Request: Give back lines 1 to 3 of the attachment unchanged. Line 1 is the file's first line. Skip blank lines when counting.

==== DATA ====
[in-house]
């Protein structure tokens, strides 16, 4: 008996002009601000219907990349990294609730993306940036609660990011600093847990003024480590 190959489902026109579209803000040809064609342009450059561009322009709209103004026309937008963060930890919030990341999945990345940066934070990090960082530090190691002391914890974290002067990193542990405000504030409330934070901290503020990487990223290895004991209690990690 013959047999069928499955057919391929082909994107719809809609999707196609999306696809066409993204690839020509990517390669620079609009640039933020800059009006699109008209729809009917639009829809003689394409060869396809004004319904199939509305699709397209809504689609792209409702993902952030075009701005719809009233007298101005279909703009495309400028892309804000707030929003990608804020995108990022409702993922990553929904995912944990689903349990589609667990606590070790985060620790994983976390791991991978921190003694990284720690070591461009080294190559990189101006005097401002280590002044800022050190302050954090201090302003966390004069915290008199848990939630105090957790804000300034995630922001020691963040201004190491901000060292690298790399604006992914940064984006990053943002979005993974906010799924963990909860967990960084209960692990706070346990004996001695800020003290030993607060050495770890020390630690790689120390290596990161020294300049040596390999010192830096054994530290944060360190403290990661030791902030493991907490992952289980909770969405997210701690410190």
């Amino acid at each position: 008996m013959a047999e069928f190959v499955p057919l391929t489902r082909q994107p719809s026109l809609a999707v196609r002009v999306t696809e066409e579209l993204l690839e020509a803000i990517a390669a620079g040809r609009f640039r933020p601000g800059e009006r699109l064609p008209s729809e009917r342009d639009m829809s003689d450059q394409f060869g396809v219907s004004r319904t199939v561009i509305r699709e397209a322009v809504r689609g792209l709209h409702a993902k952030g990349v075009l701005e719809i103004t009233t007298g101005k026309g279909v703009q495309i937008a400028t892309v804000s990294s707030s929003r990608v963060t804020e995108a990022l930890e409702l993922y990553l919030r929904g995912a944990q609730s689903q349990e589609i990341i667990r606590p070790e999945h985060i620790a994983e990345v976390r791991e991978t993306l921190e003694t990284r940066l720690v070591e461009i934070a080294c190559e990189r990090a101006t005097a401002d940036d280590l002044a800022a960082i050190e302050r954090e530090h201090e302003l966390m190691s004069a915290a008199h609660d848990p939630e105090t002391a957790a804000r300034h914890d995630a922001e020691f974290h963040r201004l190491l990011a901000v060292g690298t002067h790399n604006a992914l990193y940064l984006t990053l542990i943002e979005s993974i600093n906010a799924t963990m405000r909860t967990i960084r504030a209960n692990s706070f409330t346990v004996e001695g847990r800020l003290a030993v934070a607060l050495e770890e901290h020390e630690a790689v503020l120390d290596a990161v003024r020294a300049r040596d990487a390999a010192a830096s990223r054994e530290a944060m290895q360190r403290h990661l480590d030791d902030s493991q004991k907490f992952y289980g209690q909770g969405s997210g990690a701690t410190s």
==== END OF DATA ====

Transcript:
[in-house]
């Protein structure tokens, strides 16, 4: 008996002009601000219907990349990294609730993306940036609660990011600093847990003024480590 190959489902026109579209803000040809064609342009450059561009322009709209103004026309937008963060930890919030990341999945990345940066934070990090960082530090190691002391914890974290002067990193542990405000504030409330934070901290503020990487990223290895004991209690990690 013959047999069928499955057919391929082909994107719809809609999707196609999306696809066409993204690839020509990517390669620079609009640039933020800059009006699109008209729809009917639009829809003689394409060869396809004004319904199939509305699709397209809504689609792209409702993902952030075009701005719809009233007298101005279909703009495309400028892309804000707030929003990608804020995108990022409702993922990553929904995912944990689903349990589609667990606590070790985060620790994983976390791991991978921190003694990284720690070591461009080294190559990189101006005097401002280590002044800022050190302050954090201090302003966390004069915290008199848990939630105090957790804000300034995630922001020691963040201004190491901000060292690298790399604006992914940064984006990053943002979005993974906010799924963990909860967990960084209960692990706070346990004996001695800020003290030993607060050495770890020390630690790689120390290596990161020294300049040596390999010192830096054994530290944060360190403290990661030791902030493991907490992952289980909770969405997210701690410190």
């Amino acid at each position: 008996m013959a047999e069928f190959v499955p057919l391929t489902r082909q994107p719809s026109l809609a999707v196609r002009v999306t696809e066409e579209l993204l690839e020509a803000i990517a390669a620079g040809r609009f640039r933020p601000g800059e009006r699109l064609p008209s729809e009917r342009d639009m829809s003689d450059q394409f060869g396809v219907s004004r319904t199939v561009i509305r699709e397209a322009v809504r689609g792209l709209h409702a993902k952030g990349v075009l701005e719809i103004t009233t007298g101005k026309g279909v703009q495309i937008a400028t892309v804000s990294s707030s929003r990608v963060t804020e995108a990022l930890e409702l993922y990553l919030r929904g995912a944990q609730s689903q349990e589609i990341i667990r606590p070790e999945h985060i620790a994983e990345v976390r791991e991978t993306l921190e003694t990284r940066l720690v070591e461009i934070a080294c190559e990189r990090a101006t005097a401002d940036d280590l002044a800022a960082i050190e302050r954090e530090h201090e302003l966390m190691s004069a915290a008199h609660d848990p939630e105090t002391a957790a804000r300034h914890d995630a922001e020691f974290h963040r201004l190491l990011a901000v060292g690298t002067h790399n604006a992914l990193y940064l984006t990053l542990i943002e979005s993974i600093n906010a799924t963990m405000r909860t967990i960084r504030a209960n692990s706070f409330t346990v004996e001695g847990r800020l003290a030993v934070a607060l050495e770890e901290h020390e630690a790689v503020l120390d290596a990161v003024r020294a300049r040596d990487a390999a010192a830096s990223r054994e530290a944060m290895q360190r403290h990661l480590d030791d902030s493991q004991k907490f992952y289980g209690q909770g969405s997210g990690a701690t410190s």